$25M Urban Park and Festival Plaza Make Waves in Westfield

Downtown Westfield will soon become a more vibrant destination with the construction of Grand Junction Plaza, a 10.5-acre park slated to rise southwest of Main and Union streets.

by Adriana Pop, Associate Editor

Downtown Westfield will soon become a more vibrant destination with the construction of Grand Junction Plaza, a 10.5-acre park slated to rise southwest of Main and Union streets.

According to the Indianapolis Business Journal, Westfield city leaders are planning to break ground on the approximately $25 million project this year. Last spring, they commissioned Philadelphia-based Land Collective to design the civic plaza portion of the development and create spaces where people want to gather and interact.

Envisioned as a circuit connecting several elements, the upcoming park, which is crossed by Grassy Branch Creek and one of its tributaries, will include a hub for festivals and seasonal events and a great lawn that leads to an amphitheater. The northeast area of the site will feature a sit-down restaurant, with outdoor seating overlooking the creek and a network of bridges and walkways. On the eastern side, there will be meadows, grassy fields, woodlands and a productive orchard, while on the southeast quadrant of the park, a trailhead pavilion will welcome bikers, pedestrians and golf carts.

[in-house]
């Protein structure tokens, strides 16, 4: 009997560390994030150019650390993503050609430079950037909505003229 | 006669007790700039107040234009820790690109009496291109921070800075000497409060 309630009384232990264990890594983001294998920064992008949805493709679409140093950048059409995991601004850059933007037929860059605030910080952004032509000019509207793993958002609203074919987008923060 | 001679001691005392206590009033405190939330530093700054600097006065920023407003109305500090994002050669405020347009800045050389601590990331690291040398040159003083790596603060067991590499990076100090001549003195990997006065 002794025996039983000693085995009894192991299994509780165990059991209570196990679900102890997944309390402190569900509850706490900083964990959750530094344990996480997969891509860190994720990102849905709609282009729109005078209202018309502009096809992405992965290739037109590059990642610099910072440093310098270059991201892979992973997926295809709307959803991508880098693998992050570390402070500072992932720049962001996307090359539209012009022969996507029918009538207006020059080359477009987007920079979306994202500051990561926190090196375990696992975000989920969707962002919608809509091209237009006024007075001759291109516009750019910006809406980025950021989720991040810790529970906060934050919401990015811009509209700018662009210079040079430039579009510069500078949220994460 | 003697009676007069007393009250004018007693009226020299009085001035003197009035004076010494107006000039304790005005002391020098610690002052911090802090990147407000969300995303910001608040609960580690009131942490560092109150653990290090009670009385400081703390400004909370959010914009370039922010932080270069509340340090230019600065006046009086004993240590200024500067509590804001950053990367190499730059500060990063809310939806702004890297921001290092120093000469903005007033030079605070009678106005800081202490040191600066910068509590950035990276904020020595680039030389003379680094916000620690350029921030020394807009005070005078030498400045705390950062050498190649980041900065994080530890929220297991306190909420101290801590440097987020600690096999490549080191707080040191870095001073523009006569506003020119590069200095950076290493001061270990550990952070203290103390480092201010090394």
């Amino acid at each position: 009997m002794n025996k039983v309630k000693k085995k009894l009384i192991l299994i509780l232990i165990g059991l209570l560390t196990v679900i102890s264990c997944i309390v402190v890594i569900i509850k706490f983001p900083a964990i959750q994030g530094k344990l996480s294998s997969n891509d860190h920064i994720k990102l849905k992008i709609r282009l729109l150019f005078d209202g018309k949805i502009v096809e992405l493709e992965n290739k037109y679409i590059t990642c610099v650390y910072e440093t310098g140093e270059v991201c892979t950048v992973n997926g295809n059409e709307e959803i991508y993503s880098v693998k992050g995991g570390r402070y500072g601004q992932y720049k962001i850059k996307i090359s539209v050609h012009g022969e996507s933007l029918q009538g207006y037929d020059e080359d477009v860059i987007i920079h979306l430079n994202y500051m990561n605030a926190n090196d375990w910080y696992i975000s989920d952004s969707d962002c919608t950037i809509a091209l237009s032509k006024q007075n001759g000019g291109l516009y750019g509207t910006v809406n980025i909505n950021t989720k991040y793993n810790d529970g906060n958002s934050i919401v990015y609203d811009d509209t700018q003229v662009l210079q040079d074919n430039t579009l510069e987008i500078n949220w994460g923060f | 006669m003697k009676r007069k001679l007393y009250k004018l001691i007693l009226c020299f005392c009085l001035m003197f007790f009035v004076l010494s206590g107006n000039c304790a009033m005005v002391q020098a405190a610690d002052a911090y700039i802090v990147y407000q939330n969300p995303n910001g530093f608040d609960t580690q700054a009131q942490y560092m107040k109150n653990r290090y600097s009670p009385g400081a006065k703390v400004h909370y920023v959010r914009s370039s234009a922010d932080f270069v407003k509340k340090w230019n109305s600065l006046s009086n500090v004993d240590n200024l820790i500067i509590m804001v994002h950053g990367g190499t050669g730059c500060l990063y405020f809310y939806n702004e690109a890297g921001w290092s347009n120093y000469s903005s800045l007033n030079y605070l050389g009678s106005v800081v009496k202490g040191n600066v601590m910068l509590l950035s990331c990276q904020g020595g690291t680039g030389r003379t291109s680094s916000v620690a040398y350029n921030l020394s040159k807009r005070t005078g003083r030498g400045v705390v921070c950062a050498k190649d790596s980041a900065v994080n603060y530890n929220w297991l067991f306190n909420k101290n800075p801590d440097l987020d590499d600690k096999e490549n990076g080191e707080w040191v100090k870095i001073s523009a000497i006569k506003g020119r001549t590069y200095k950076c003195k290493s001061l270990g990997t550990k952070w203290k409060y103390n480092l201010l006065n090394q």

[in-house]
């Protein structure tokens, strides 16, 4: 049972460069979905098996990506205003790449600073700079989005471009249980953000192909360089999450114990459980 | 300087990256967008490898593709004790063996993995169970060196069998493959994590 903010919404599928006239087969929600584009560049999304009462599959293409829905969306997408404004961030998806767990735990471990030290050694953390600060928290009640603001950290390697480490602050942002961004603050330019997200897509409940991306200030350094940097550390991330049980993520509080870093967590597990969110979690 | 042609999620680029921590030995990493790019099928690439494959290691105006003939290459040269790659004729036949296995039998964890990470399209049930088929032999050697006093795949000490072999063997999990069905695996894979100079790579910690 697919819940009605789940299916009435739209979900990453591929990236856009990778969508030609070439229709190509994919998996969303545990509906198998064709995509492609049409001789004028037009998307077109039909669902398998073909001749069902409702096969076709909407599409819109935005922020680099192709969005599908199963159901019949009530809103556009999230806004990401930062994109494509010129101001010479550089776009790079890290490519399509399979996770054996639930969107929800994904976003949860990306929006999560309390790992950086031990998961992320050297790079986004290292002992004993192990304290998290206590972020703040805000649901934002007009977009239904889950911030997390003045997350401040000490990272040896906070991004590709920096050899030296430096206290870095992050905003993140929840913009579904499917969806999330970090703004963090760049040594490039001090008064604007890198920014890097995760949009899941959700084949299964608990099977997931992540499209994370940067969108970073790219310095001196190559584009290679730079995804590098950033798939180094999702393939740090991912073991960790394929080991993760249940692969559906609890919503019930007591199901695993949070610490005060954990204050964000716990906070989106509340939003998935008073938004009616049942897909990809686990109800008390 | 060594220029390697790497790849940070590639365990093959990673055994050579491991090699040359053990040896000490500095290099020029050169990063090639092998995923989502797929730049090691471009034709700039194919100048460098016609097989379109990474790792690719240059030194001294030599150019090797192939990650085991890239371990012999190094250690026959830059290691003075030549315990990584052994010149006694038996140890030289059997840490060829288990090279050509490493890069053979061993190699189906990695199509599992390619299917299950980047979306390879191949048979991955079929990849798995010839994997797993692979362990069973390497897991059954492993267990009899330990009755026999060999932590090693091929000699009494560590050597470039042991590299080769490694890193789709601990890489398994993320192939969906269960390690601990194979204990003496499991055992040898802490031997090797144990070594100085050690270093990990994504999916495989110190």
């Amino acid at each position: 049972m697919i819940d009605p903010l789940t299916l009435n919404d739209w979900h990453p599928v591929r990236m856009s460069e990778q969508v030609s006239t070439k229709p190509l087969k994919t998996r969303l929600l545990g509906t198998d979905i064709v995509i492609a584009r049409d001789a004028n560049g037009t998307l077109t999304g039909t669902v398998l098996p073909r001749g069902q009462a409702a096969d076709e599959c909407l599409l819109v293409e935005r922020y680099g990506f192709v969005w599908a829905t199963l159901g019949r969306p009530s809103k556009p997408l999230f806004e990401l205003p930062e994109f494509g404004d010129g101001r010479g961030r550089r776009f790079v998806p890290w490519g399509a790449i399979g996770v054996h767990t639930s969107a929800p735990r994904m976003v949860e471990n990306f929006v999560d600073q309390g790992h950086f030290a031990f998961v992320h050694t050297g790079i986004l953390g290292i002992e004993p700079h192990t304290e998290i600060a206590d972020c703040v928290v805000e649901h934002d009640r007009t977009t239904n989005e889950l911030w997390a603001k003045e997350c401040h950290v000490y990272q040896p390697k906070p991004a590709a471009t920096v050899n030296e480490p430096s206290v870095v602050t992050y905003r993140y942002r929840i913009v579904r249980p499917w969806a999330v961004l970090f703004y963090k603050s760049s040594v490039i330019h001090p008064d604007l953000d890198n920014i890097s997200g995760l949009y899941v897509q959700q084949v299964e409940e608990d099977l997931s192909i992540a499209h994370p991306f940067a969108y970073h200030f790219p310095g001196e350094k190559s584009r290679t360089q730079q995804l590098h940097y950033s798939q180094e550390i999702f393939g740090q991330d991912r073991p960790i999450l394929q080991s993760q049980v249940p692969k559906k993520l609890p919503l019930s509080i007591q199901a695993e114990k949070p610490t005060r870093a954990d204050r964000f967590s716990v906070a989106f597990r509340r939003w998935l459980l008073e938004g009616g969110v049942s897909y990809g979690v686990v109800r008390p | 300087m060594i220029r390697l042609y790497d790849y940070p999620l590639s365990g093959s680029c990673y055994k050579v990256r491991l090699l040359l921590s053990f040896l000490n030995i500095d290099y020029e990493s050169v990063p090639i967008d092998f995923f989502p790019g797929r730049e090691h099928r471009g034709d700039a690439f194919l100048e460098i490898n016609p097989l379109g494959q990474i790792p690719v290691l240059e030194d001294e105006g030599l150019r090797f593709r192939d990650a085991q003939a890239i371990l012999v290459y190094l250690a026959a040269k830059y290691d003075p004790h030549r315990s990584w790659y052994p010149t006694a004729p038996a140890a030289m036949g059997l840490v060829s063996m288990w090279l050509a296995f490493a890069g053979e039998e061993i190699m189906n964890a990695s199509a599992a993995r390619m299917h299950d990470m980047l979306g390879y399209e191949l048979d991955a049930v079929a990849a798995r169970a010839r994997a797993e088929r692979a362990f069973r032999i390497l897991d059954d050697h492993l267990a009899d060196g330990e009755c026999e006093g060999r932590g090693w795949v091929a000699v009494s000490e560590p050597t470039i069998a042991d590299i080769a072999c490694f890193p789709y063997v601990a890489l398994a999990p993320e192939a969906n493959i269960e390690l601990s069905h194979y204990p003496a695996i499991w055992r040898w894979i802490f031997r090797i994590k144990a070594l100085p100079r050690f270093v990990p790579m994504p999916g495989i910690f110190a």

“It’s a wonderful opportunity to explore sociology with design,” Land Collective principal David A. Rubin told the newspaper. “When you design with the intent to bring people together, it can be an extraordinary economic generator. People want to be there, and businesses want to be where the people are. It becomes an incredible, beautiful spiral of energy.”

Critics however point at the fact that the cost of the project could burden taxpayers or that the redevelopment does not pay homage to the city’s history. Westfield’s Mayor Andy Cook, on the other hand, argues that the investment will be a major economic development play, similar to Grand Park Sports Campus, a 400-acre, $45 million youth sports facility that opened in 2014.

Photo credits: Land Collective